This is by no means a complete success for America. The savagery of Bashar Hafez al-Assad, who has wantonly massacred his own people, is still unchecked. But a public wary of war and its unintended consequences swayed a president elected to avoid dumb wars into using diplomacy to prevent a conflict that could have conceivably spiraled into another Iraq.
And a tentative nuclear agreement with Iran, and some progress toward peace between the Israelis and Palestinians, suggest that 2014 could be a breakthrough year for peace in a region constantly on the verge of being engulfed in war.
AFP Photo/Tauseef Mustafa
Republican Governors Fought To Expand Medicaid
Governor Jan Brewer (R-AZ) will probably go down in history as the Tea Partier who publicly scolded the president on the tarmac for opposing her state’s aggressive — and partially unconstitutional — anti-immigration law.
But her most heroic action was forcing her state to expand Medicaid.
Brewer refused to sign any bills until her legislature expanded the government’s subsidized health insurance program for those who earn up to 133 percent of the poverty level. She refused to turn down the federal government’s offer to fund 100 percent of the program for three years, tapering down to 90 percent thereafter — even though her state was the very last to accept Medicaid itself in 1982, 17 years after it became law.
Governors John Kasich (R-OH) and Rick Synder (R-MI) also took on their own parties to force expansion, while in other states that President Obama won (including Iowa, Nevada, New Jersey and New Mexico), Republican governors simply went along with their Democratic legislatures and accepted the federal money that creates jobs and protects rural hospitals.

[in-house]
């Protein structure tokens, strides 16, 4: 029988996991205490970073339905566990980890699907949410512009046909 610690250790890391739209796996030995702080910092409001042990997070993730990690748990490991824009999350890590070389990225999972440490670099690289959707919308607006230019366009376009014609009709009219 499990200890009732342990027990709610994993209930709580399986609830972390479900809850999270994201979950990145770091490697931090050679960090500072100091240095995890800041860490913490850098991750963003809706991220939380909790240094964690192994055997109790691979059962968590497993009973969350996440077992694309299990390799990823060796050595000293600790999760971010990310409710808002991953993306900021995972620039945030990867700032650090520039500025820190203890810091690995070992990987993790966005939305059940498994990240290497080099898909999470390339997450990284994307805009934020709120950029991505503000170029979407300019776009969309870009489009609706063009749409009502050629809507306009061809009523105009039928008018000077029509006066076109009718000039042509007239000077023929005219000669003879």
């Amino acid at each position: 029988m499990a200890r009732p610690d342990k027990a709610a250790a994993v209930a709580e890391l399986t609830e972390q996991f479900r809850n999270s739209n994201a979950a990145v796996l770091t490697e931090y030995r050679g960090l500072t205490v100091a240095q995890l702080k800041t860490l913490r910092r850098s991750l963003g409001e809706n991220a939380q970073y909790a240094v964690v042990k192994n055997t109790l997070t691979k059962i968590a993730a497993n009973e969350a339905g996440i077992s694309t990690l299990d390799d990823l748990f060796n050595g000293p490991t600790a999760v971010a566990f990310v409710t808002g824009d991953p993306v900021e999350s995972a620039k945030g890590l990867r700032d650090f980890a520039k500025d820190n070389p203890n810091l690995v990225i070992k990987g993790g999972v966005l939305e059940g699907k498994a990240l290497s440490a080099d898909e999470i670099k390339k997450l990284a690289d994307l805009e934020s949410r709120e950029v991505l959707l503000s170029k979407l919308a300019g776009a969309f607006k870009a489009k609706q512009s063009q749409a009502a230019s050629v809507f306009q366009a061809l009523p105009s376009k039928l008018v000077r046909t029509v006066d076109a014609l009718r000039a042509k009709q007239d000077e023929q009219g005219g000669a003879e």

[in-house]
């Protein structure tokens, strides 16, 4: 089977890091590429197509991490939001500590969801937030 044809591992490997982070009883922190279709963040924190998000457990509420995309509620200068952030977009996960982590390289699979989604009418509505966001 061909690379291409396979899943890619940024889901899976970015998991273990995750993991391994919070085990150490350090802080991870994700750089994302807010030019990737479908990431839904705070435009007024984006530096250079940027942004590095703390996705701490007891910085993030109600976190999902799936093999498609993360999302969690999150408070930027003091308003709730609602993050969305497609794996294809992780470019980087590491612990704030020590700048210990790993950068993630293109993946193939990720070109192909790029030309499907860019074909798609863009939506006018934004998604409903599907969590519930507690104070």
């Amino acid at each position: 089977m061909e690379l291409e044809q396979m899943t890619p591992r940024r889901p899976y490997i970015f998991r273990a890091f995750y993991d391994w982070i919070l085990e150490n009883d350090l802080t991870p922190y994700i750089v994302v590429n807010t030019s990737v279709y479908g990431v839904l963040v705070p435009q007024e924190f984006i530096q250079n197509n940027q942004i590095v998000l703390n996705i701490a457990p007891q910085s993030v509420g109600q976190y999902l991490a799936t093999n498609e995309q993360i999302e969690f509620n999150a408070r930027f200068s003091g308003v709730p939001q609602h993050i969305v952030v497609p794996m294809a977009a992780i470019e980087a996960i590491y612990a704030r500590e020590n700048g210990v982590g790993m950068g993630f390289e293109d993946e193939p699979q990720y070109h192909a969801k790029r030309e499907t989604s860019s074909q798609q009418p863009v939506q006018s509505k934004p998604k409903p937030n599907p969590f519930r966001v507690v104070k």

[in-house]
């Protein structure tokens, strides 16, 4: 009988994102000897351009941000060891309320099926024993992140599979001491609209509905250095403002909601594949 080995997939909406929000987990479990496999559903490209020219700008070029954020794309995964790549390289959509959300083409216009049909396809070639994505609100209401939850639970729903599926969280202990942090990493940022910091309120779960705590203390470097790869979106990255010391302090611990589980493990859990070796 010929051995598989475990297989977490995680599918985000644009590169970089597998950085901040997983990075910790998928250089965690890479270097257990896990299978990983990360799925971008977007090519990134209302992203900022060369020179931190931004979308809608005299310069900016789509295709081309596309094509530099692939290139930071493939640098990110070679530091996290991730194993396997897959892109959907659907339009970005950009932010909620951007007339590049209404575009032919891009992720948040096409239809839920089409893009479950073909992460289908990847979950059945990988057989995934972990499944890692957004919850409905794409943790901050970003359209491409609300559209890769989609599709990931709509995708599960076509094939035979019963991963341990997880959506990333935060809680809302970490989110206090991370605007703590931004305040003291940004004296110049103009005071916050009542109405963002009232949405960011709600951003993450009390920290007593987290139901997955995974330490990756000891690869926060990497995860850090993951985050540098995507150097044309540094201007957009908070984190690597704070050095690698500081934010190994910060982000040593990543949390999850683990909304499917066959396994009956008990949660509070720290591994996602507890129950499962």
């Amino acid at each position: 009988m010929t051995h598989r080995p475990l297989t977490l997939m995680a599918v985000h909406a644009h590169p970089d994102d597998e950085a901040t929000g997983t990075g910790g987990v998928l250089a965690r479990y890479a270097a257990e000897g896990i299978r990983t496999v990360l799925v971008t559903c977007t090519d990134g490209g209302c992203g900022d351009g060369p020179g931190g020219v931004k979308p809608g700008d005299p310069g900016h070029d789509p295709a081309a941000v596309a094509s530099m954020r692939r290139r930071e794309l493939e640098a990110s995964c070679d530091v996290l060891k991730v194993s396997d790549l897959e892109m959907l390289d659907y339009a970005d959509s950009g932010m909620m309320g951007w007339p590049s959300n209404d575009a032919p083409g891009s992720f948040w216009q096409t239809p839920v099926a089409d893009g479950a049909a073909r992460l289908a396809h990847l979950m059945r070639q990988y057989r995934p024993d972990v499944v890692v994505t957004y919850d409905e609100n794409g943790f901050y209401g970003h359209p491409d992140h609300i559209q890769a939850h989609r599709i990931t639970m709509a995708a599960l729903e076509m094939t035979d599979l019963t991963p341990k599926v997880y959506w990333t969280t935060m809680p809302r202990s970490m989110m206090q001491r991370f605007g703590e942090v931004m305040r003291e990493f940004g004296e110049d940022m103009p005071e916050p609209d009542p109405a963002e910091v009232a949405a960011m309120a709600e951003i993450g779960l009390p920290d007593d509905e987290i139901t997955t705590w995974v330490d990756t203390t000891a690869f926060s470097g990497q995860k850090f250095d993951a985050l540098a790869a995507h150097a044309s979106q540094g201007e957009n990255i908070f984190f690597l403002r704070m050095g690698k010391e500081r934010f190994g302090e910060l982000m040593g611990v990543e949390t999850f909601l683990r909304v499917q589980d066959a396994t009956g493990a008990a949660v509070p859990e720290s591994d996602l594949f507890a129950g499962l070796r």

In a party that literally shut down the federal government to try to sabotage Obamacare, this pragmatic no-brainer of a choice became a profile in courage.
The Tea Party Was Exposed
Republicans are engaged in a great debate. Was it the establishment or the Tea Party that cost them the U.S. Senate, which they had an excellent chance of winning in both 2010 and 2012? For every Tea Party Sharron Angle, there is an establishment Tommy Thompson who lost a winnable seat.
As 2014 approaches, the Tea Party is in open revolt. Both Republican leaders in the Senate are facing primary challenges along with about a half-dozen other incumbents. The only problem is that most, if not all, of these challengers are losing.
House Speaker John Boehner (R-OH) followed Senator Ted Cruz (R-TX) into a government shutdown. But Boehner quickly folded when the debt ceiling was about to be reached. With newfound courage, the Speaker is now openly attacking the outside groups that embraced the shutdown strategy. And his members are going right along with him.
The budget deal Rep. Paul Ryan (R-WI) negotiated on Boehner’s behalf was opposed by those same groups, and it easily passed the House and Senate. And though the compromise will face a bigger challenge as the actual numbers are worked out, it seems the Tea Party made the mistake of putting all its cards on the table. It seems they had a pair, and that’s about it.
Photo: Gage Skidmore via Flickr
Elizabeth Warren Joined The Senate
Senate Republicans did not want Elizabeth Warren to run the Consumer Financial Protection Bureau.
So they got her as a colleague instead.
As a freshman, she’s become a powerful voice for progressivism, pushing arguments to the left by proposing things like letting students borrow money at the same rates banks get, banning discriminatory pre-employment credit checks and actually forcing the banks that break the law to admit they’ve done so.
Though she’s stood with the president on nearly every vote that’s counted, she hasn’t been afraid to publicly denounce any attempt to curtail Social Security benefits. And now she’s even calling for those benefits to be expanded.
Some speculate that she will run for president in 2016, which the senator denies. But as Senator Dick Durbin (D-IL) said in 2009, the banks “own” the upper house of Congress. If that’s ever going to change, we need Elizabeth Warren and 50 senators who will fight with her in the U.S. Senate.